It is hard to say if I have a favorite project, I have loved them all. But the work I did on Griselda Gambaro, whose writing was banned by the last Argentine dictatorship (1976-83) led me to my first original book, A LEXICON OF TERROR: Argentina and the Legacies of Torture (Oxford University Press). My encounter with Griselda opened a new world for me as a writer, scholar, and translator. It marked a huge turning point in my life.

Among the translation projects I have in hand are a short novel by Luis Gusmán and short stories by Luisa Valenzuela, both Argentines.

BB: We’ve read that you speak (or understand) Ladino, a mixture of Hebrew and Spanish. That’s incredible! What inspired you to learn it? What kind of work, if any, have you done with the language?
MF: I fell in love with Ladino many years ago while living in Barcelona around the corner from an antiquarian bookseller who had some amazing volumes. I have not, or let me say, have not yet made any literary translations from Ladino. There are numerous Ladinos—in Spain, Italy, France, Portugal. I am Jewish, with a mother who was Italian, and so languages (English, Italian, French, some Yiddish) were just naturally a part of our family life, and I’ve always been grateful for it. But you asked about Ladino. A particularly beautiful contemporary Ladino work is by the late great Argentine poet Juan Gelman: it’s called Dibaixu, and is printed bilingually, in his Spanish and Ladino. Gelman had been inspired by the French-Bosnian poet Clarisse Nicoïdski, whose poems he’d read in her Ladino. So you see, one language leads to another and to another and before you know it, there’s a new work of literary genius!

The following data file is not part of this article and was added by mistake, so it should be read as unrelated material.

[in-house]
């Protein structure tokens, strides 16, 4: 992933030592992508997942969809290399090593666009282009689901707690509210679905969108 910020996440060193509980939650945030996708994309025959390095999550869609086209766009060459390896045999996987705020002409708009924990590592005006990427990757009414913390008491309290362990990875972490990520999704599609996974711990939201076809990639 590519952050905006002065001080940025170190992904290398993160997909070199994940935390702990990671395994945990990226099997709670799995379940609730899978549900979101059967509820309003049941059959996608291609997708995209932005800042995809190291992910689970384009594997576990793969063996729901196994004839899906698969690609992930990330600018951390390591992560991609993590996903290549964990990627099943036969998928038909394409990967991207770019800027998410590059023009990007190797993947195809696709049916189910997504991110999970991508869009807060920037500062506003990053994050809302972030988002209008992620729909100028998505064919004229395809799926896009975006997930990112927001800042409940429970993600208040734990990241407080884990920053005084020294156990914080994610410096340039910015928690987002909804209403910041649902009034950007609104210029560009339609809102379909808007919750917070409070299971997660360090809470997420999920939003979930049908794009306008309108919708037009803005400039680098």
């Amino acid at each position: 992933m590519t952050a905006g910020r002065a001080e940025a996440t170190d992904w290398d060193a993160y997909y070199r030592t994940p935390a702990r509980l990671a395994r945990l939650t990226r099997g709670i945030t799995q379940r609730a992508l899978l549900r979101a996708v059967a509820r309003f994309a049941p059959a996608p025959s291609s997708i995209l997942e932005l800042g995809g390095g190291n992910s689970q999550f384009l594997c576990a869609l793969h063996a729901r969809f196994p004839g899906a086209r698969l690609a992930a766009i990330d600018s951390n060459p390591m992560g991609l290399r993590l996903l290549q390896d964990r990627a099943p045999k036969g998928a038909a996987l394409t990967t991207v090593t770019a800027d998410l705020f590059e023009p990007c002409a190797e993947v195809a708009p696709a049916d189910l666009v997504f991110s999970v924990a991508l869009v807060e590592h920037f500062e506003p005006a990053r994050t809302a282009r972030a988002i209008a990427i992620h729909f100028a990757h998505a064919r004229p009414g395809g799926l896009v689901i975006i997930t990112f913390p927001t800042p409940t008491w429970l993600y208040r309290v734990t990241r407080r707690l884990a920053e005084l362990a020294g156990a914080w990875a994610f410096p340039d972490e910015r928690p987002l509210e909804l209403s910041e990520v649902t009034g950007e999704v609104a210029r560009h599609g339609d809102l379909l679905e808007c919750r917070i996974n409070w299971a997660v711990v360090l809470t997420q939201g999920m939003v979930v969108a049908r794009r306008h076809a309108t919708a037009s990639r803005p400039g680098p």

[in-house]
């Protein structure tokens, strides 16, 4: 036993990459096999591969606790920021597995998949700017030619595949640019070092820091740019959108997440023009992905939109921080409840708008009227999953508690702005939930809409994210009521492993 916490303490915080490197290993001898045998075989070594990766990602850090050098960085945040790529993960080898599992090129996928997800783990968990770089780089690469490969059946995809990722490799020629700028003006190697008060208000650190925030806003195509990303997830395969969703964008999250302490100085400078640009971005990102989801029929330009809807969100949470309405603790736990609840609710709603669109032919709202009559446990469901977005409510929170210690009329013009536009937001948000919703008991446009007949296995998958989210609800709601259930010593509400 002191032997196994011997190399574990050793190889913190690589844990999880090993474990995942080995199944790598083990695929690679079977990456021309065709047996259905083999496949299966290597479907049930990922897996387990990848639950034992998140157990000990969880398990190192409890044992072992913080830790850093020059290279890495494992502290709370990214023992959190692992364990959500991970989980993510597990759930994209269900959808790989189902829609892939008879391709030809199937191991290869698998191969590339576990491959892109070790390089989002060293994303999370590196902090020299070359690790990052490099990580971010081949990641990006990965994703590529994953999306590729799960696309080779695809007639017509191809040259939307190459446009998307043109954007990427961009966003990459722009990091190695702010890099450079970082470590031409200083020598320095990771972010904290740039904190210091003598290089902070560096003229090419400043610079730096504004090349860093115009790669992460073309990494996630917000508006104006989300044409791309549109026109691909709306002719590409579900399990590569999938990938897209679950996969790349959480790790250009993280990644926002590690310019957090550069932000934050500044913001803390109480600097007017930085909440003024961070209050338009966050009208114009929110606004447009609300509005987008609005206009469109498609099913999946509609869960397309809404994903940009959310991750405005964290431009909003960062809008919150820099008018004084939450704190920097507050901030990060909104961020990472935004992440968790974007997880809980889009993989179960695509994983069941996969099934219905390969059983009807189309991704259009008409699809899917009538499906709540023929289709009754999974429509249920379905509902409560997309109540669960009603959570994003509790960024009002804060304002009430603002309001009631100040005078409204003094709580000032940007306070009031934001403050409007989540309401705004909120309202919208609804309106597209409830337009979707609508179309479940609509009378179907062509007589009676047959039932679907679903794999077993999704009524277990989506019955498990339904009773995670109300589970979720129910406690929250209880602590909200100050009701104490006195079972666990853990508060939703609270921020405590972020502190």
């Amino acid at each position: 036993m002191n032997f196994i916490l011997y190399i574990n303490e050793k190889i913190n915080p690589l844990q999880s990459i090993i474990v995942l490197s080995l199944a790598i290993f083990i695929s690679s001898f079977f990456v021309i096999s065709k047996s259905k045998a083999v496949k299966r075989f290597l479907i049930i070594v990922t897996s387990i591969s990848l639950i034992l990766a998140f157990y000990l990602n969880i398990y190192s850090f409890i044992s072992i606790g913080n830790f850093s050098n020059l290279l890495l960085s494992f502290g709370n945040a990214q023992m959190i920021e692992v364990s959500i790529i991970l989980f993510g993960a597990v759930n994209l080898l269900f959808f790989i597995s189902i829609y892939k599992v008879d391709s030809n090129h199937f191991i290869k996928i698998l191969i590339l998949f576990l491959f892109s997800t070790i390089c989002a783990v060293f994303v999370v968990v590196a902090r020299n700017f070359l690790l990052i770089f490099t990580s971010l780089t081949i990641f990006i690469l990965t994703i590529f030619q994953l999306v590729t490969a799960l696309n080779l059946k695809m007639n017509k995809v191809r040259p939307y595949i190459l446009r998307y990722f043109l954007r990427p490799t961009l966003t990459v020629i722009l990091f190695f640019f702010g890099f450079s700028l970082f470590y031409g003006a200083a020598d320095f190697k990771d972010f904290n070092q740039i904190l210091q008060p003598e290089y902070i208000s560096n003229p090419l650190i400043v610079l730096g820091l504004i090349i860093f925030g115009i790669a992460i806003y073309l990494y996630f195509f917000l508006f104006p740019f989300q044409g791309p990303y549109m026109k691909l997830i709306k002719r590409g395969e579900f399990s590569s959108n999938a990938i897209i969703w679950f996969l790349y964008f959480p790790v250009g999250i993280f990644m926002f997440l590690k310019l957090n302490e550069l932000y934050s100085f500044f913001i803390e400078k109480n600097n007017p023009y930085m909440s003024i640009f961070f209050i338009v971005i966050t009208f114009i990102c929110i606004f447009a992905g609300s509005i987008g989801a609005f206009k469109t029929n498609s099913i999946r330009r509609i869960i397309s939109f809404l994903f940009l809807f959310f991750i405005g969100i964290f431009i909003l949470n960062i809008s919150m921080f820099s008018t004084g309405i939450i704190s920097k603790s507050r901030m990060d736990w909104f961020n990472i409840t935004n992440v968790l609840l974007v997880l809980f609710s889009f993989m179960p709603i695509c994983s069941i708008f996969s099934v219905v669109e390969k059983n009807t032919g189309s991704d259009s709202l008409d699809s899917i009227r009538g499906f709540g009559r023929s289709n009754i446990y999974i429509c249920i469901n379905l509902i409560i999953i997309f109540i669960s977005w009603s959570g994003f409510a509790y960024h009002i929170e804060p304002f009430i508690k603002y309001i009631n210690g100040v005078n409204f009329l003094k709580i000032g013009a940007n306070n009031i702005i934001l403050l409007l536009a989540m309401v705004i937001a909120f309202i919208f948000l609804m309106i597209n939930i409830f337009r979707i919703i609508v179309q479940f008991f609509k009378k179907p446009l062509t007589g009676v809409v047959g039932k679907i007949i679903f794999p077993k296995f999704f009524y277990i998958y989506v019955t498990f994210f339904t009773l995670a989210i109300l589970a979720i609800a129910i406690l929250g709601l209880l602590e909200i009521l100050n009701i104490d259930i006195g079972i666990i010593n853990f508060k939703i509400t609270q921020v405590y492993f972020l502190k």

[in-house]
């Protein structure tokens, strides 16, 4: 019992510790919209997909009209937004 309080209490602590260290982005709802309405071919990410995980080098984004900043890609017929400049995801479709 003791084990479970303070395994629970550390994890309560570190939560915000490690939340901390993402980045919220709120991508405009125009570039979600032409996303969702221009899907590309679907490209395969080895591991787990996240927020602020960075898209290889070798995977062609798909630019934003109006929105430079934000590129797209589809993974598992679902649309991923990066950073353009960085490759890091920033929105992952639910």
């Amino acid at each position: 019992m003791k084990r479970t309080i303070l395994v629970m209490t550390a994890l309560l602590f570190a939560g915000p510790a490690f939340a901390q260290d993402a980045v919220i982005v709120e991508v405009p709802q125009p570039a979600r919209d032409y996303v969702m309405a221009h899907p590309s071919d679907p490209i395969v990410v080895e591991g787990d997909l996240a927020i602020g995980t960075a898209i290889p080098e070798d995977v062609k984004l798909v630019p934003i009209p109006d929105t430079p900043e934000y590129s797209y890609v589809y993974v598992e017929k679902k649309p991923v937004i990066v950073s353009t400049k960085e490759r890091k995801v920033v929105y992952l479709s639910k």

Thank you, Mary and Mark, and to all of you who work and shop at Brazos Bookstore for your support of works in translation and for this opportunity to talk about PILLAR OF SALT.

Thank you, Marguerite! We have copies of PILLAR OF SALT in the store for anyone whose interest is piqued!

Pillar of Salt: An Autobiography, with 19 Erotic Sonnets (Texas Pan American Literature in Translation Series) By Salvador Novo, Marguerite Feitlowitz (Translated by), Carlos Monsiváis (Introduction by) Cover Image
By Salvador Novo, Marguerite Feitlowitz (Translated by), Carlos Monsiváis (Introduction by)
ISBN: 9780292705418
Availability: Unlikely to Be Available
Published: University of Texas Press - March 1st, 2014